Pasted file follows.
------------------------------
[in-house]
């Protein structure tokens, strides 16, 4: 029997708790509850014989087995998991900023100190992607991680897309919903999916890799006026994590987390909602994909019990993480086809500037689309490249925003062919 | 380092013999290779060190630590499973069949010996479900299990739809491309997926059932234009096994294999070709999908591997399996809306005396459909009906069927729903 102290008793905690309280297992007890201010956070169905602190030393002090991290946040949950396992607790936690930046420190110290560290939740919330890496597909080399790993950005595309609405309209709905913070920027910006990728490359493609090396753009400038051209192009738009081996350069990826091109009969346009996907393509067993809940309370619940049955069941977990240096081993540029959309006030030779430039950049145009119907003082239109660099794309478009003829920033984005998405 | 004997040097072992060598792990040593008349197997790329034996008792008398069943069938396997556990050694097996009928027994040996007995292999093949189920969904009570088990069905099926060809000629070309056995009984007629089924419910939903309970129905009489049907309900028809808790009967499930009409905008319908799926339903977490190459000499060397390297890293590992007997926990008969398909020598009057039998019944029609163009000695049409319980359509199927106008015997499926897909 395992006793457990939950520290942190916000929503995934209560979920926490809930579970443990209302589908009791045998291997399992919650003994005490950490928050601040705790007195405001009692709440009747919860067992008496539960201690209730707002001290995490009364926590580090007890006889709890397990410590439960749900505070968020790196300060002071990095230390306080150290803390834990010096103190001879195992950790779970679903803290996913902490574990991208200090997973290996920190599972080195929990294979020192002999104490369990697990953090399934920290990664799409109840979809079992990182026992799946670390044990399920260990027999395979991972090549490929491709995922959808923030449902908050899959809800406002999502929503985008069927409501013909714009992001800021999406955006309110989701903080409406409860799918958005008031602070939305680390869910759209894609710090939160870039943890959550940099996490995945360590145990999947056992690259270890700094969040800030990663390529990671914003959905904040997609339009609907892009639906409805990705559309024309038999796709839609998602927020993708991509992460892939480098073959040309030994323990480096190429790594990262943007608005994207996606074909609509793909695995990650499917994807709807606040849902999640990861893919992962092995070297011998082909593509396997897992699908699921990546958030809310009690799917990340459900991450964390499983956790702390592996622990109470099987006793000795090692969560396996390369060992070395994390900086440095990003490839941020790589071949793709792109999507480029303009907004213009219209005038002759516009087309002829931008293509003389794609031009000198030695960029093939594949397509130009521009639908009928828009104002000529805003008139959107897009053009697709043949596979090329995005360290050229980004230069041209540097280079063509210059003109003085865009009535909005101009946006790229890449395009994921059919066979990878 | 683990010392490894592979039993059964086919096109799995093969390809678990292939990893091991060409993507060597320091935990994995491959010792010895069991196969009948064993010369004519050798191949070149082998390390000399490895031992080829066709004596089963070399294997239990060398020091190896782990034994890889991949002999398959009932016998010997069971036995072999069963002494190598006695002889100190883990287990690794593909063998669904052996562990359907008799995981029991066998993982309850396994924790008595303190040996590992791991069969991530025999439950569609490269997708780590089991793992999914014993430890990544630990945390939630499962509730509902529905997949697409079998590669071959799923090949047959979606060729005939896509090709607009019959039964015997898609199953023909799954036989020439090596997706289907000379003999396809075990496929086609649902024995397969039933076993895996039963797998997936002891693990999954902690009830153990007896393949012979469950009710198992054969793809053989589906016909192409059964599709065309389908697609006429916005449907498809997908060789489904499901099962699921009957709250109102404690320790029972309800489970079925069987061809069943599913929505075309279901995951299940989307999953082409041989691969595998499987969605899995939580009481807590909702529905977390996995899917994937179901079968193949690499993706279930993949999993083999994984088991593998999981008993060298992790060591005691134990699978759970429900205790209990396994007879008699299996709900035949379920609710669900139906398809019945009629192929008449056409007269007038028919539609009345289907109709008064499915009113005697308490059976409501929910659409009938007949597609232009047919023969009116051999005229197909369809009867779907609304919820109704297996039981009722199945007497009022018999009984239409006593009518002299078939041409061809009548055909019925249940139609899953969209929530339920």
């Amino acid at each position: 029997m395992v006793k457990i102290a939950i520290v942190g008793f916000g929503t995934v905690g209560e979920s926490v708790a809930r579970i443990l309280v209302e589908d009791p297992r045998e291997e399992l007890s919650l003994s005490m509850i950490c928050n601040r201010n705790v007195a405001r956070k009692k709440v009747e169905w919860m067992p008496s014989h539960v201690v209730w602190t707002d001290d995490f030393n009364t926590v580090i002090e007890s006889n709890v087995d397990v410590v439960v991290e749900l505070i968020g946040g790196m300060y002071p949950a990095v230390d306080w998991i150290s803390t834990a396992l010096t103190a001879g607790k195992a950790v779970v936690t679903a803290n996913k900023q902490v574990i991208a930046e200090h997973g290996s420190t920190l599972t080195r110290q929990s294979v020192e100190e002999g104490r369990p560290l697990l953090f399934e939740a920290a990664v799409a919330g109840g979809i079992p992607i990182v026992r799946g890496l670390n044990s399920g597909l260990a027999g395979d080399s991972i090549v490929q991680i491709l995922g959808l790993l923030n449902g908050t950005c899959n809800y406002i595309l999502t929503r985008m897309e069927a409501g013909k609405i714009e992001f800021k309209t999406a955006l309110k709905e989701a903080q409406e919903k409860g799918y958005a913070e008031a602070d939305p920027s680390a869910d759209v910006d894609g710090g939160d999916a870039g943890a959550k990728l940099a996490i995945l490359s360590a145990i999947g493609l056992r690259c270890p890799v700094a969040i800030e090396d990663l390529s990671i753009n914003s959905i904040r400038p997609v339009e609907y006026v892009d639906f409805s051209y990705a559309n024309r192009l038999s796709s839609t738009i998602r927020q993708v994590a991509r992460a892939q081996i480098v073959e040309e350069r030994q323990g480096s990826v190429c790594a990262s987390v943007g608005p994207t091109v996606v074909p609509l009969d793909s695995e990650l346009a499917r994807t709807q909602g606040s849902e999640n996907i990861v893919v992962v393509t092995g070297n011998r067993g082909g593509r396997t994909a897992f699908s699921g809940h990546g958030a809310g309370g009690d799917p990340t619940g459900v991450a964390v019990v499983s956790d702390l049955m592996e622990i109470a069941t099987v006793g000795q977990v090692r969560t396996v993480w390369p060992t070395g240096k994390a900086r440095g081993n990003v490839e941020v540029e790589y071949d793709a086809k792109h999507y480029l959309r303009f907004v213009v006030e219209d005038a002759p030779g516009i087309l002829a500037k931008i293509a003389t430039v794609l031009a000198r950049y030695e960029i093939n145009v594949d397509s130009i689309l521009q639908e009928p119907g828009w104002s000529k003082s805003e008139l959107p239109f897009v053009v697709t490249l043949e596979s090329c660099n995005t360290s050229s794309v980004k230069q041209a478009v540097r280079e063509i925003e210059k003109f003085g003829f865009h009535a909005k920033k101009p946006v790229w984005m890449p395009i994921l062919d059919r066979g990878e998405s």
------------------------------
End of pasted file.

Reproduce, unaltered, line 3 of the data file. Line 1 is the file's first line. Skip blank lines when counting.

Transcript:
């Amino acid at each position: 029997m395992v006793k457990i102290a939950i520290v942190g008793f916000g929503t995934v905690g209560e979920s926490v708790a809930r579970i443990l309280v209302e589908d009791p297992r045998e291997e399992l007890s919650l003994s005490m509850i950490c928050n601040r201010n705790v007195a405001r956070k009692k709440v009747e169905w919860m067992p008496s014989h539960v201690v209730w602190t707002d001290d995490f030393n009364t926590v580090i002090e007890s006889n709890v087995d397990v410590v439960v991290e749900l505070i968020g946040g790196m300060y002071p949950a990095v230390d306080w998991i150290s803390t834990a396992l010096t103190a001879g607790k195992a950790v779970v936690t679903a803290n996913k900023q902490v574990i991208a930046e200090h997973g290996s420190t920190l599972t080195r110290q929990s294979v020192e100190e002999g104490r369990p560290l697990l953090f399934e939740a920290a990664v799409a919330g109840g979809i079992p992607i990182v026992r799946g890496l670390n044990s399920g597909l260990a027999g395979d080399s991972i090549v490929q991680i491709l995922g959808l790993l923030n449902g908050t950005c899959n809800y406002i595309l999502t929503r985008m897309e069927a409501g013909k609405i714009e992001f800021k309209t999406a955006l309110k709905e989701a903080q409406e919903k409860g799918y958005a913070e008031a602070d939305p920027s680390a869910d759209v910006d894609g710090g939160d999916a870039g943890a959550k990728l940099a996490i995945l490359s360590a145990i999947g493609l056992r690259c270890p890799v700094a969040i800030e090396d990663l390529s990671i753009n914003s959905i904040r400038p997609v339009e609907y006026v892009d639906f409805s051209y990705a559309n024309r192009l038999s796709s839609t738009i998602r927020q993708v994590a991509r992460a892939q081996i480098v073959e040309e350069r030994q323990g480096s990826v190429c790594a990262s987390v943007g608005p994207t091109v996606v074909p609509l009969d793909s695995e990650l346009a499917r994807t709807q909602g606040s849902e999640n996907i990861v893919v992962v393509t092995g070297n011998r067993g082909g593509r396997t994909a897992f699908s699921g809940h990546g958030a809310g309370g009690d799917p990340t619940g459900v991450a964390v019990v499983s956790d702390l049955m592996e622990i109470a069941t099987v006793g000795q977990v090692r969560t396996v993480w390369p060992t070395g240096k994390a900086r440095g081993n990003v490839e941020v540029e790589y071949d793709a086809k792109h999507y480029l959309r303009f907004v213009v006030e219209d005038a002759p030779g516009i087309l002829a500037k931008i293509a003389t430039v794609l031009a000198r950049y030695e960029i093939n145009v594949d397509s130009i689309l521009q639908e009928p119907g828009w104002s000529k003082s805003e008139l959107p239109f897009v053009v697709t490249l043949e596979s090329c660099n995005t360290s050229s794309v980004k230069q041209a478009v540097r280079e063509i925003e210059k003109f003085g003829f865009h009535a909005k920033k101009p946006v790229w984005m890449p395009i994921l062919d059919r066979g990878e998405s």